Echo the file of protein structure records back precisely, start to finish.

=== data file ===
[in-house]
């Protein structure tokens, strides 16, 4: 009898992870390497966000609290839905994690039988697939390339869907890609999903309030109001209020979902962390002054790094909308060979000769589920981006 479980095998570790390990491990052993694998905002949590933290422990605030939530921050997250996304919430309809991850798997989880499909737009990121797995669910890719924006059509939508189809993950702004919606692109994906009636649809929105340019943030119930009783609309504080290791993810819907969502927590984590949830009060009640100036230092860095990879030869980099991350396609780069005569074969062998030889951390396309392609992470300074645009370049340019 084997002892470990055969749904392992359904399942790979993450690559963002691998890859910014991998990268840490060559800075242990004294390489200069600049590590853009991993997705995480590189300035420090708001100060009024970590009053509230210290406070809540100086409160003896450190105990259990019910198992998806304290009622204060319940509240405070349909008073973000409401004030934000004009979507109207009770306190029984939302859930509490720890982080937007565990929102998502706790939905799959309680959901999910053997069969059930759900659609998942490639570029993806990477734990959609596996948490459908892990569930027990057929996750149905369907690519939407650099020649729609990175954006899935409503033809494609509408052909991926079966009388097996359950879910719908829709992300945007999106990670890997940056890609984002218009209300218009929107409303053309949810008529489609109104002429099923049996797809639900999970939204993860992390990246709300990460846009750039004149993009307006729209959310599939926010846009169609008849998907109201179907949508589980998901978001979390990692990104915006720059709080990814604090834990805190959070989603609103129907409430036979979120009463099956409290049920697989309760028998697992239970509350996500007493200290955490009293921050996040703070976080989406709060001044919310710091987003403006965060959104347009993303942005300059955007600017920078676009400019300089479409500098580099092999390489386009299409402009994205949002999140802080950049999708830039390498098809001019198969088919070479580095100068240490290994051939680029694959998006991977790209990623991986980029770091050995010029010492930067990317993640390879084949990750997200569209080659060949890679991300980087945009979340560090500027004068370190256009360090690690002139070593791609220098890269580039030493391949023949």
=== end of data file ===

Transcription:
[in-house]
């Protein structure tokens, strides 16, 4: 009898992870390497966000609290839905994690039988697939390339869907890609999903309030109001209020979902962390002054790094909308060979000769589920981006 479980095998570790390990491990052993694998905002949590933290422990605030939530921050997250996304919430309809991850798997989880499909737009990121797995669910890719924006059509939508189809993950702004919606692109994906009636649809929105340019943030119930009783609309504080290791993810819907969502927590984590949830009060009640100036230092860095990879030869980099991350396609780069005569074969062998030889951390396309392609992470300074645009370049340019 084997002892470990055969749904392992359904399942790979993450690559963002691998890859910014991998990268840490060559800075242990004294390489200069600049590590853009991993997705995480590189300035420090708001100060009024970590009053509230210290406070809540100086409160003896450190105990259990019910198992998806304290009622204060319940509240405070349909008073973000409401004030934000004009979507109207009770306190029984939302859930509490720890982080937007565990929102998502706790939905799959309680959901999910053997069969059930759900659609998942490639570029993806990477734990959609596996948490459908892990569930027990057929996750149905369907690519939407650099020649729609990175954006899935409503033809494609509408052909991926079966009388097996359950879910719908829709992300945007999106990670890997940056890609984002218009209300218009929107409303053309949810008529489609109104002429099923049996797809639900999970939204993860992390990246709300990460846009750039004149993009307006729209959310599939926010846009169609008849998907109201179907949508589980998901978001979390990692990104915006720059709080990814604090834990805190959070989603609103129907409430036979979120009463099956409290049920697989309760028998697992239970509350996500007493200290955490009293921050996040703070976080989406709060001044919310710091987003403006965060959104347009993303942005300059955007600017920078676009400019300089479409500098580099092999390489386009299409402009994205949002999140802080950049999708830039390498098809001019198969088919070479580095100068240490290994051939680029694959998006991977790209990623991986980029770091050995010029010492930067990317993640390879084949990750997200569209080659060949890679991300980087945009979340560090500027004068370190256009360090690690002139070593791609220098890269580039030493391949023949």